​A treasure hunt for undiscovered American artists

Two men set out on a unusual art hunt to find undiscovered artists across the country, to showcase in a one-of-a-kind, contemporary art show in America's heartland
Two men set out on a unusual art hunt to find... 06:09

Calling all unknown artists! A team of talent scouts has been scouring the country in search of unrecognized talent, and our Anna Werner has gone along:

It's an unusual art hunt -- one that launched two men on a nine-month road trip across America.

Museum president Don Bacigalupi and curator Chad Alligood, are emissaries from the Crystal Bridges Museum of American Art in Bentonville, Ark., a museum founded by Alice Walton, the Wal-Mart heiress.

Their mission: To find undiscovered artists across the country, to showcase in a one-of-a-kind, contemporary art show in America's heartland.

The idea, said Bacigalupi, was that "wherever you come from, wherever you live, there might be a great genius artist working right next door, and if you haven't paid attention to that, it's worth doing."

Together the pair have visited nearly 1,000 studios in 44 states, logging over 100,000 miles along the way, often to places GPS couldn't find, and curators never visit.

"Zenith" by A. Mary Kay. A. Mary Kay/Crystal Bridges Museum of American Art

Everything from a goat farm in Florida, to an abandoned church in Texas, to a converted school in rural Kansas.

Werner asked, "Why was this so compelling to you, the idea that you would get to travel, oh, 50,000 miles and go into basements and garages, out in farm fields?"

"I have to tell you, I didn't quite know about the basements and garages and farm fields part," Alligood said. "But the scope of the project was such that I knew I couldn't turn it down."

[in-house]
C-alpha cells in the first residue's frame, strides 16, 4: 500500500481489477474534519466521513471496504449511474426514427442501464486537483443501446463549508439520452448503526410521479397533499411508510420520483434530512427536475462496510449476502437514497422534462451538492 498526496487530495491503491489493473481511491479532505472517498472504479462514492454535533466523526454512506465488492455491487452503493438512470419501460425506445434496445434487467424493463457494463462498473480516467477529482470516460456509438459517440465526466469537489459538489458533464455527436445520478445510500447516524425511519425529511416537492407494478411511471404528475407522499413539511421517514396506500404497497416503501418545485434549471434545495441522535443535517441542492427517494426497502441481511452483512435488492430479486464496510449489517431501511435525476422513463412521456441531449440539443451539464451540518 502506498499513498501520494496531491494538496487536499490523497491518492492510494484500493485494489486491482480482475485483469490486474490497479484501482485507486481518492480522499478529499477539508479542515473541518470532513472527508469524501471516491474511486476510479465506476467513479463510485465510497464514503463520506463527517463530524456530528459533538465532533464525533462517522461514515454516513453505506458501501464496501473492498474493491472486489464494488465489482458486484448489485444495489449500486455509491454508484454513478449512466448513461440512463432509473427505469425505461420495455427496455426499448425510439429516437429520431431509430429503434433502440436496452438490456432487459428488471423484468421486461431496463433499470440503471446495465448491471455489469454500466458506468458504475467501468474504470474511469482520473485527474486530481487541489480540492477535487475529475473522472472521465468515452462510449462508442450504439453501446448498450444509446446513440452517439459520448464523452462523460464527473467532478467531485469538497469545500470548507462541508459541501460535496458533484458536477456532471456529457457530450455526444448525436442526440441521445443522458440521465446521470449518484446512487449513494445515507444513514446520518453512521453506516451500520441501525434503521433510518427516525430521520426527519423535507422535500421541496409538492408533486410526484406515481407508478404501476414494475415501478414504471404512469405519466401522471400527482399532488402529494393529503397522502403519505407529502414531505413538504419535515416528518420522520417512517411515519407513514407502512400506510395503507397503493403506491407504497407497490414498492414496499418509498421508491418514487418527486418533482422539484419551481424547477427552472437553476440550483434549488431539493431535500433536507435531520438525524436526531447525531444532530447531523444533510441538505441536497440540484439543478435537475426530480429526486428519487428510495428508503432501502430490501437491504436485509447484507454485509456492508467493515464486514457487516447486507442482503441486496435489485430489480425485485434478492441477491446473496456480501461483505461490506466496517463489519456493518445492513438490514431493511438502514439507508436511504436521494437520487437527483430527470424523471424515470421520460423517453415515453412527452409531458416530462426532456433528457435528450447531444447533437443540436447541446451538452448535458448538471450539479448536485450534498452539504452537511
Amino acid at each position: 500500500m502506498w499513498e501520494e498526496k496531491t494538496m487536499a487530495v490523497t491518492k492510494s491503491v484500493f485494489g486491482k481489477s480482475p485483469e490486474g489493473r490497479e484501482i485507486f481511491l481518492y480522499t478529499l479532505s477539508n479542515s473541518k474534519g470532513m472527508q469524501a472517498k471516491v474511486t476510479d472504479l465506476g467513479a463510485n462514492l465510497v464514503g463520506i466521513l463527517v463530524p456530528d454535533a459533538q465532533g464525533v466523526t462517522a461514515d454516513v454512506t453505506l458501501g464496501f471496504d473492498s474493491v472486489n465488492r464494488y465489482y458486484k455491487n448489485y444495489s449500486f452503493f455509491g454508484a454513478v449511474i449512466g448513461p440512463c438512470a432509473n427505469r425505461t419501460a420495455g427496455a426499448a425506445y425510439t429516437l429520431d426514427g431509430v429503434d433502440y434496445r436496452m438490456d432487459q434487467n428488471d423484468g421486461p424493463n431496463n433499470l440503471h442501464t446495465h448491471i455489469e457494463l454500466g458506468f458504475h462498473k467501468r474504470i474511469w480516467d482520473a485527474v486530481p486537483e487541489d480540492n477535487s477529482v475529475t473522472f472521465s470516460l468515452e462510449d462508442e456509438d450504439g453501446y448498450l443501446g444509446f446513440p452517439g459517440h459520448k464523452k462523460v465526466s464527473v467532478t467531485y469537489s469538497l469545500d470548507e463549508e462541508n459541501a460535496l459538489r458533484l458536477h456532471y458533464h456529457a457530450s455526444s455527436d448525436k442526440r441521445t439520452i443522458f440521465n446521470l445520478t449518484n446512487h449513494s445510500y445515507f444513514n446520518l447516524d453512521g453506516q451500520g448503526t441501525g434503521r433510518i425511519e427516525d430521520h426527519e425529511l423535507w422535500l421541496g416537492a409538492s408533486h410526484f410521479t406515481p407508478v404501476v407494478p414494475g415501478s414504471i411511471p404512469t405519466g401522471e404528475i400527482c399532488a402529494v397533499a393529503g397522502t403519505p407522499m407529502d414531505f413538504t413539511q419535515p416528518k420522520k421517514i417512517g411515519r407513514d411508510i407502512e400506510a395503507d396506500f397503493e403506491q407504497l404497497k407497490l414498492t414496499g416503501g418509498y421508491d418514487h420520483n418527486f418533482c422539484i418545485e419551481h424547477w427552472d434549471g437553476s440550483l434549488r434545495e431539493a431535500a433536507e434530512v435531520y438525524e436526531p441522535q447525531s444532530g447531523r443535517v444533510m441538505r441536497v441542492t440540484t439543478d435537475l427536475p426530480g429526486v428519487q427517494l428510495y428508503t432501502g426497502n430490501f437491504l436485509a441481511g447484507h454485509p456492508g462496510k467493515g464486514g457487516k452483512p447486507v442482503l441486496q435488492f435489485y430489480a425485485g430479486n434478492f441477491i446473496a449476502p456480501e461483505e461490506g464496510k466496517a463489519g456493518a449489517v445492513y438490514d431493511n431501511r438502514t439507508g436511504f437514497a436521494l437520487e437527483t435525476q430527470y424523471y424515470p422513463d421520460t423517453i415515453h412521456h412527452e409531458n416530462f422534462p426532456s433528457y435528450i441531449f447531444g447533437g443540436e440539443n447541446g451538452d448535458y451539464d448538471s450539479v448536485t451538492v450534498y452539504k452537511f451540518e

Sheila Gallagher's "Black Cow," smoke on canvas. Sheila Gallagher/Dodge Gallery

With each visit, the curators found artists working in new and imaginative ways -- drawing animals with smoke . . . weaving with string . . . and painting with plastic.

"You would never guess from across the room that what you're looking at is plastic recyclables grilled in the back ally of a Boston neighborhood," said Alligood. "Plastic trash transformed at the hands of an artist."

In Pittsburgh, they met Vanessa German, who combines a passion for helping her own troubled neighborhood with her work.

"She works in a very difficult neighborhood of Pittsburgh call Homewood," said Bacigalupi. "Her children were murdered and all kinds of street crime happened. And she makes these figures, and she imbues them with the power to protect those people."

"White Naptha Soap, or Contemporary Lessons in Shapeshifing" by Vanessa German Vanessa German/Crystal Bridges Museum of American Art

An artist who's an environmentalist uses trash from the ocean to re-create a famous work by Piet Mondrian.

Limewood -- used for centuries for elaborate carvings in European churches -- is used to form modern-day objects: a cell phone . . . a watch . . . car keys.

And a wall-size painting bursts with the colors of the natural world. It's the work of A. Mary Kay, who the curators found painting in the gymnasium of a converted school in Lindsborg, Kan., that also serves as her home.

Kay draws her inspiration from the land -- the flora and fauna found on the prairie around her.

Werner asked what her reaction was when the Crystal Bridges curators called: "I was thrilled. I mean, I was very surprised, I was delighted, was very nervous! It's just very moving to have somebody come into the studio and really see your work."

On the same trip, the team visited Wichita, Kan., to see the work of artist Randy Regier.